The deal, which was worth $10.9bn as of 1 November, gives ICE control of Liffe, Europe’s No2 derivatives market, as well as the New York Stock Exchange, which has been at the center of American capitalism since it was started back in 1792.
ICE, an exchange and clearing house operator, will announce within days which parts of NYSE it plans to keep, and which parts it plans to divest, its chief executive Jeff Sprecher said yesterday.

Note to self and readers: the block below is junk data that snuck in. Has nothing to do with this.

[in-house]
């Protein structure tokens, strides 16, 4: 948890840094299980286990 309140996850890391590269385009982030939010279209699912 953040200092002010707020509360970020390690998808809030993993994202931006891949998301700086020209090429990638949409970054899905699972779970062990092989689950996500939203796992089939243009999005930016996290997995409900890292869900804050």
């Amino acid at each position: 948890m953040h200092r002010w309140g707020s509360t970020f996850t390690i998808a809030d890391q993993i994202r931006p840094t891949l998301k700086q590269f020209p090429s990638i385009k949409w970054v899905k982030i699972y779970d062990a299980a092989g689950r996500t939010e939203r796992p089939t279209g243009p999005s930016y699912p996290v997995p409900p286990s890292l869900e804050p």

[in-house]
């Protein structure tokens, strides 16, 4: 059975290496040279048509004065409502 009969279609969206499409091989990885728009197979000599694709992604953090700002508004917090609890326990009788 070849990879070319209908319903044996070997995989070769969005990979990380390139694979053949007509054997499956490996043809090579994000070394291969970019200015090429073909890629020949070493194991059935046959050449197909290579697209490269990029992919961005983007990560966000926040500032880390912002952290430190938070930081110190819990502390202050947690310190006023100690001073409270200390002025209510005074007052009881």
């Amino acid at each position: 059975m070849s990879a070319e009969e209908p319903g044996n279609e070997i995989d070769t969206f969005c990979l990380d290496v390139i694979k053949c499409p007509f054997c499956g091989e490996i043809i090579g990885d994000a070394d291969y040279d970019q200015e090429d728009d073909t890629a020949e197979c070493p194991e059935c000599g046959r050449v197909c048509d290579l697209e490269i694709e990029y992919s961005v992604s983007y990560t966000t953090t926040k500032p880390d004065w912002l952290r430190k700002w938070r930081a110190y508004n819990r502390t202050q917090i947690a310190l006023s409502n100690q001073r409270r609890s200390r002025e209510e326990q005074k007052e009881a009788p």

ICE said when it announced the deal in December 2012 that it expected to cut the majority of $450m of expenses from the combined company by the second full year after the deal closes.
Sprecher has been vocal in his criticism of the way the US equity markets function, saying problems brought on by rapid advances of technology, fragmentation and regulation need to be addressed and that the NYSE is the perfect place to shake things up.
Sprecher has also vowed to keep open the floor of the New York Stock Exchange.